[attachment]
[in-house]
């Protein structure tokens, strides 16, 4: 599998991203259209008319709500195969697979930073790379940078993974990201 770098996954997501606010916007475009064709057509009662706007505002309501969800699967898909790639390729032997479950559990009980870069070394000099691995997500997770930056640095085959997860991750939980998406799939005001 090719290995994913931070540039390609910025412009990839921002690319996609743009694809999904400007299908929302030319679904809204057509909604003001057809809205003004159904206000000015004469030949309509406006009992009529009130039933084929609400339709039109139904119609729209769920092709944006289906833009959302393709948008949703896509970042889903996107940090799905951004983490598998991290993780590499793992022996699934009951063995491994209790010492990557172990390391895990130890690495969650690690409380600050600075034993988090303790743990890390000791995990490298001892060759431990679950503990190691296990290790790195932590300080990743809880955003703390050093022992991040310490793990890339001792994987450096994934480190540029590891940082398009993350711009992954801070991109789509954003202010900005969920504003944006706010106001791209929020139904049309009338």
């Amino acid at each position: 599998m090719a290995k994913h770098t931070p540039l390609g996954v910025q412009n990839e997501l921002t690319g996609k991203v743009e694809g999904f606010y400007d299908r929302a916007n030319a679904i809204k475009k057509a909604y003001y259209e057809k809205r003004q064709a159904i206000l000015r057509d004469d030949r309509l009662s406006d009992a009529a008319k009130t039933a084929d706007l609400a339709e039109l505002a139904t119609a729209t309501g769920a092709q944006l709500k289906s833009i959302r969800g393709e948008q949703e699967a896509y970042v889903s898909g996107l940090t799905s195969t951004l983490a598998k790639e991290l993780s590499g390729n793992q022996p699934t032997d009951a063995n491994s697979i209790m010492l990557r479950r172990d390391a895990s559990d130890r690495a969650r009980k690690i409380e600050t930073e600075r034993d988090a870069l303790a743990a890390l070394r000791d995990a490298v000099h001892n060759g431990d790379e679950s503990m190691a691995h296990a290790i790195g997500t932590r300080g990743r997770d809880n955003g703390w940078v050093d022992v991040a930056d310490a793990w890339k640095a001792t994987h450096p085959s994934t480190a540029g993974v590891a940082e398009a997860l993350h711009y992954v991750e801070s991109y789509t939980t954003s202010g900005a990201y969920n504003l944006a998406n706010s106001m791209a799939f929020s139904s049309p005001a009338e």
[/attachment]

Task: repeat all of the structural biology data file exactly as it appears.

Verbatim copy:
[in-house]
């Protein structure tokens, strides 16, 4: 599998991203259209008319709500195969697979930073790379940078993974990201 770098996954997501606010916007475009064709057509009662706007505002309501969800699967898909790639390729032997479950559990009980870069070394000099691995997500997770930056640095085959997860991750939980998406799939005001 090719290995994913931070540039390609910025412009990839921002690319996609743009694809999904400007299908929302030319679904809204057509909604003001057809809205003004159904206000000015004469030949309509406006009992009529009130039933084929609400339709039109139904119609729209769920092709944006289906833009959302393709948008949703896509970042889903996107940090799905951004983490598998991290993780590499793992022996699934009951063995491994209790010492990557172990390391895990130890690495969650690690409380600050600075034993988090303790743990890390000791995990490298001892060759431990679950503990190691296990290790790195932590300080990743809880955003703390050093022992991040310490793990890339001792994987450096994934480190540029590891940082398009993350711009992954801070991109789509954003202010900005969920504003944006706010106001791209929020139904049309009338």
């Amino acid at each position: 599998m090719a290995k994913h770098t931070p540039l390609g996954v910025q412009n990839e997501l921002t690319g996609k991203v743009e694809g999904f606010y400007d299908r929302a916007n030319a679904i809204k475009k057509a909604y003001y259209e057809k809205r003004q064709a159904i206000l000015r057509d004469d030949r309509l009662s406006d009992a009529a008319k009130t039933a084929d706007l609400a339709e039109l505002a139904t119609a729209t309501g769920a092709q944006l709500k289906s833009i959302r969800g393709e948008q949703e699967a896509y970042v889903s898909g996107l940090t799905s195969t951004l983490a598998k790639e991290l993780s590499g390729n793992q022996p699934t032997d009951a063995n491994s697979i209790m010492l990557r479950r172990d390391a895990s559990d130890r690495a969650r009980k690690i409380e600050t930073e600075r034993d988090a870069l303790a743990a890390l070394r000791d995990a490298v000099h001892n060759g431990d790379e679950s503990m190691a691995h296990a290790i790195g997500t932590r300080g990743r997770d809880n955003g703390w940078v050093d022992v991040a930056d310490a793990w890339k640095a001792t994987h450096p085959s994934t480190a540029g993974v590891a940082e398009a997860l993350h711009y992954v991750e801070s991109y789509t939980t954003s202010g900005a990201y969920n504003l944006a998406n706010s106001m791209a799939f929020s139904s049309p005001a009338e």